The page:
• Stroke and dementia occurred at the same rate for those with and without the problem, but there was more severe cognitive decline among those with swallowing disorders.
  • 6% of those with swallowing disorders were malnourished, while those without the disorder were malnourished 11% of the time.
  • Residents with swallowing disorders drank more fluid, ate puréed food, ate more often but little or quite little of their food portion, and they drank less.
  • 55% of those with swallowing disorders died by the end of the study follow-up, while 41.5% of those without swallowing disorders died in the same time frame.

The study’s conclusion was that swallowing disorders are common and linked with poor nutrition and increased risk of death for patients in assisted living facilities.

Researchers suggested nurses should be trained to assess swallowing disorders and nutritional problems so they can properly care for these residents.

Malnutrition may account for a much greater number of illnesses among elderly Americans than what has been assumed, according to several medical experts on aging interviewed by the New York Times. Studies have shown that many illnesses among the elderly could be prevented through better nutrition, and many may be able to ease the disease burden of old age by better nutrition.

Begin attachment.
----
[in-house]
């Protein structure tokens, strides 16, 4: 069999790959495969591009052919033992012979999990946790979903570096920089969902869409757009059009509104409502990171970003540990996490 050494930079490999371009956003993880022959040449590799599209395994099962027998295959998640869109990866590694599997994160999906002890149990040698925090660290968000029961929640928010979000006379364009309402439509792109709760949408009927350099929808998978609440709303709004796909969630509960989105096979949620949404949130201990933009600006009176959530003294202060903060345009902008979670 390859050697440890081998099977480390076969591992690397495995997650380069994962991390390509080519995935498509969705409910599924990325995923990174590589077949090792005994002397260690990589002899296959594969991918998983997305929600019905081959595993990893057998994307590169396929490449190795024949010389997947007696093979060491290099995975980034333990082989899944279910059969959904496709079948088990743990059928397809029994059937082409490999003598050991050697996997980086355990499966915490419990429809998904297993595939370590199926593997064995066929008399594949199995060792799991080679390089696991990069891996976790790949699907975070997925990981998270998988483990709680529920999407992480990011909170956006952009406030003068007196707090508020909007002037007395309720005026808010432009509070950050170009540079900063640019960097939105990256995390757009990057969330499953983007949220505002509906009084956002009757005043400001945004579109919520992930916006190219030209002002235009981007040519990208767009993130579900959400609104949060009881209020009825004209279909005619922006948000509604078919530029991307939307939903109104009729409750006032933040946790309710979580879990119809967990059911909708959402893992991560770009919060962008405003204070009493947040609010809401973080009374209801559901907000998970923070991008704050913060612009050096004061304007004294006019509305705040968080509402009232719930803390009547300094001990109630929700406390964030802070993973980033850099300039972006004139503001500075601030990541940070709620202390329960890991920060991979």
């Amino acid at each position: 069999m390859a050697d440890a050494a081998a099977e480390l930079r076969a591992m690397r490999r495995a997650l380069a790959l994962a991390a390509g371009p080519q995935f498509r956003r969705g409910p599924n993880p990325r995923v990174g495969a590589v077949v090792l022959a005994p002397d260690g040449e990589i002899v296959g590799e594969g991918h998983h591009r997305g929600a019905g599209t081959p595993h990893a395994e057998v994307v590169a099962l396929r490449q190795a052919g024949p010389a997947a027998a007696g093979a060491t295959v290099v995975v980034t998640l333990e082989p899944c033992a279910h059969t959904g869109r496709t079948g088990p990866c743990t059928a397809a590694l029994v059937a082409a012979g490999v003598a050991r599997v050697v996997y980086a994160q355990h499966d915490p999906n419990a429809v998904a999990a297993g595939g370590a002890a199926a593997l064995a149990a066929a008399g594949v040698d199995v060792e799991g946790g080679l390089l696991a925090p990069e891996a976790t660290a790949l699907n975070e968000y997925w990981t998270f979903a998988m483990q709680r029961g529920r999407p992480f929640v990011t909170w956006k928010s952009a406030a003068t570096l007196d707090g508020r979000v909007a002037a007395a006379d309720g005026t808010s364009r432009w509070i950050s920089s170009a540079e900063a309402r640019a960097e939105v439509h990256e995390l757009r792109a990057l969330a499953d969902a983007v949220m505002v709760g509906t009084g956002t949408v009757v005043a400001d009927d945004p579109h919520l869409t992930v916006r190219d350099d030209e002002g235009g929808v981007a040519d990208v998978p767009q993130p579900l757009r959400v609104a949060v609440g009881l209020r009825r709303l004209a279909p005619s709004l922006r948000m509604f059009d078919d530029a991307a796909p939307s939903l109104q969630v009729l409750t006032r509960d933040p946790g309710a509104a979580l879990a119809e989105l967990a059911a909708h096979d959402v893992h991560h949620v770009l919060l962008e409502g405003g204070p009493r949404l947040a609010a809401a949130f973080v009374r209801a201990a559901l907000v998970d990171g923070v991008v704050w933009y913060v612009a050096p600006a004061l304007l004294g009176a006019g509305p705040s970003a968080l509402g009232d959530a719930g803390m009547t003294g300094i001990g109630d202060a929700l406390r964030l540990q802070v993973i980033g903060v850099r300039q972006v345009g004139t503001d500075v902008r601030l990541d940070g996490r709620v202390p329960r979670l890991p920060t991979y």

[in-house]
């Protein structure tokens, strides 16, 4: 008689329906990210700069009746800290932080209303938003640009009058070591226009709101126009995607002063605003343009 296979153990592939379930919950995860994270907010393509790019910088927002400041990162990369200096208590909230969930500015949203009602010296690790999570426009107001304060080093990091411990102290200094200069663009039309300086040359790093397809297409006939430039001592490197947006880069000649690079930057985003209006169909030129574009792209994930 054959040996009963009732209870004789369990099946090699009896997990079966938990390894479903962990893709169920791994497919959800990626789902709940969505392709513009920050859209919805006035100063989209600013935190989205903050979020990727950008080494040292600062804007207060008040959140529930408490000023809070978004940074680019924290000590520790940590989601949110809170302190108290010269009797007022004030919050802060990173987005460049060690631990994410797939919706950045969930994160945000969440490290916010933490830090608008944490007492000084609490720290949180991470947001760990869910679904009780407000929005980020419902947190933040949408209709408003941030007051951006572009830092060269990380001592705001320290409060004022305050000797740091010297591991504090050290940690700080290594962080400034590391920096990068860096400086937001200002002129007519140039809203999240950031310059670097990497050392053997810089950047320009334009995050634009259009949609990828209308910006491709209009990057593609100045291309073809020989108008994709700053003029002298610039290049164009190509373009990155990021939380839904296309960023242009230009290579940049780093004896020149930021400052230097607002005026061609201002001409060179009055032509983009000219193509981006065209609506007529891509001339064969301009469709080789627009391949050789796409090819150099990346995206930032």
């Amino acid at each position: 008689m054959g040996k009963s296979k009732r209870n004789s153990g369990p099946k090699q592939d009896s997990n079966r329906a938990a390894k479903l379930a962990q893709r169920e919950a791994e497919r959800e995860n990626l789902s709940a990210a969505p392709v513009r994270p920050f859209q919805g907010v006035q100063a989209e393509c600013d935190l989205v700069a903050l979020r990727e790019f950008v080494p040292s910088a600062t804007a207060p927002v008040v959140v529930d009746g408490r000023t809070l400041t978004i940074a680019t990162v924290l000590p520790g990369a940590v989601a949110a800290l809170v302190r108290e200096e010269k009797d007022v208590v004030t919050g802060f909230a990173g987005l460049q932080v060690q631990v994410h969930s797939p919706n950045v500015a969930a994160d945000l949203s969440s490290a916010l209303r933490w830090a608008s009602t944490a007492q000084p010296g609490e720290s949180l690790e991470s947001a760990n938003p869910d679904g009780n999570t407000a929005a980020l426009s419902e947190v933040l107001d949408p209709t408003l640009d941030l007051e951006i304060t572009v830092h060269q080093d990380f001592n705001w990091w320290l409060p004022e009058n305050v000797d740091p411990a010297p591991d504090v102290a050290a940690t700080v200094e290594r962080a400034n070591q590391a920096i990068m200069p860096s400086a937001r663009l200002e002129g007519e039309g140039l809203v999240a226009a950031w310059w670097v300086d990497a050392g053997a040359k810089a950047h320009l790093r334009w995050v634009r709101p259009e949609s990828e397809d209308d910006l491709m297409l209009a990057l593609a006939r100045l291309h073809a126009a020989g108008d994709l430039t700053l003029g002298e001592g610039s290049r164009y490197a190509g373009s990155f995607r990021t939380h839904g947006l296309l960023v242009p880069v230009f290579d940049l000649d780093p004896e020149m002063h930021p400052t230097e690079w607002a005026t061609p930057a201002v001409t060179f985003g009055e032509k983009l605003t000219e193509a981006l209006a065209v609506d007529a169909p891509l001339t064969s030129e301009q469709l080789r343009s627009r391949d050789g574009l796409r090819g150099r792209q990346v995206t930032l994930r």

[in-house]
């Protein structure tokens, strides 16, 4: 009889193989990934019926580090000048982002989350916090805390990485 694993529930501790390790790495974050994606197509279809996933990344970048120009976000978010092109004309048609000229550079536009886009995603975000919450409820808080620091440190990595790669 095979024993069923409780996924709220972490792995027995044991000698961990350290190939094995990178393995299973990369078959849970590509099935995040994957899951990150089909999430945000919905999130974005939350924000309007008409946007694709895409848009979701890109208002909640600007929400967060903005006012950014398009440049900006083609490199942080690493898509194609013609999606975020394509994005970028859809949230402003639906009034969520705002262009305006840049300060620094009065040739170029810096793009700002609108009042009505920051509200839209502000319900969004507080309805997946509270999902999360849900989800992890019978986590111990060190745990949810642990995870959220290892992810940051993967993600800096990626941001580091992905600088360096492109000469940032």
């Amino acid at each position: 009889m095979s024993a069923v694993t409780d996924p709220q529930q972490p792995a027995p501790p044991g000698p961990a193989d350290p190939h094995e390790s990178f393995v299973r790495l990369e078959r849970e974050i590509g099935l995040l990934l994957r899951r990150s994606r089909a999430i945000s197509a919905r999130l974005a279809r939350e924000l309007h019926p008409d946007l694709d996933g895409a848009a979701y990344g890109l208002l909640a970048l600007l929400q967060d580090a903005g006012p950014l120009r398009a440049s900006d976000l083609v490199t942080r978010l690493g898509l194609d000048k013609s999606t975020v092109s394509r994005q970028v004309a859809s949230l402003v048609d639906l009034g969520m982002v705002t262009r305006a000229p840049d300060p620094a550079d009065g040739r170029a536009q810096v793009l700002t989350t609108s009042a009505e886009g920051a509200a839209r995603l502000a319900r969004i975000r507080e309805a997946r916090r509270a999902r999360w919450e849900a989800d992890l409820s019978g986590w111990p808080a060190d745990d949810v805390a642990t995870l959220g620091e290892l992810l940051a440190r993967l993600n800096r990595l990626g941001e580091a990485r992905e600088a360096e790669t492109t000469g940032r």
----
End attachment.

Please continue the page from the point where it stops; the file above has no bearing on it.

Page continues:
Most scientists see the weakening of the immune system as being caused by growing old, but studies link proper nutrition with better disease resistance; decline of immune systems could be slowed or reversed with better diets. Many of the elderly fall into a spiral of undereating, illness, physical inactivity and depression. Those with serious diseases have the most severe and prevalent malnutrition.

Elderly patients admitted to a hospital with dehydration, infections or mental confusion have these conditions treated, but the underlying problem may be that the person is consuming inadequate calories or protein. Patients fighting diseases have greater protein needs that often go unmet.

Protein malnutrition is prevalent in hospitalized patients, it tends to get worse during their stay and is associated with higher death rates.

High-protein items like meats can be hard to chew, and few of the elderly consume enough dairy products to provide sufficient protein.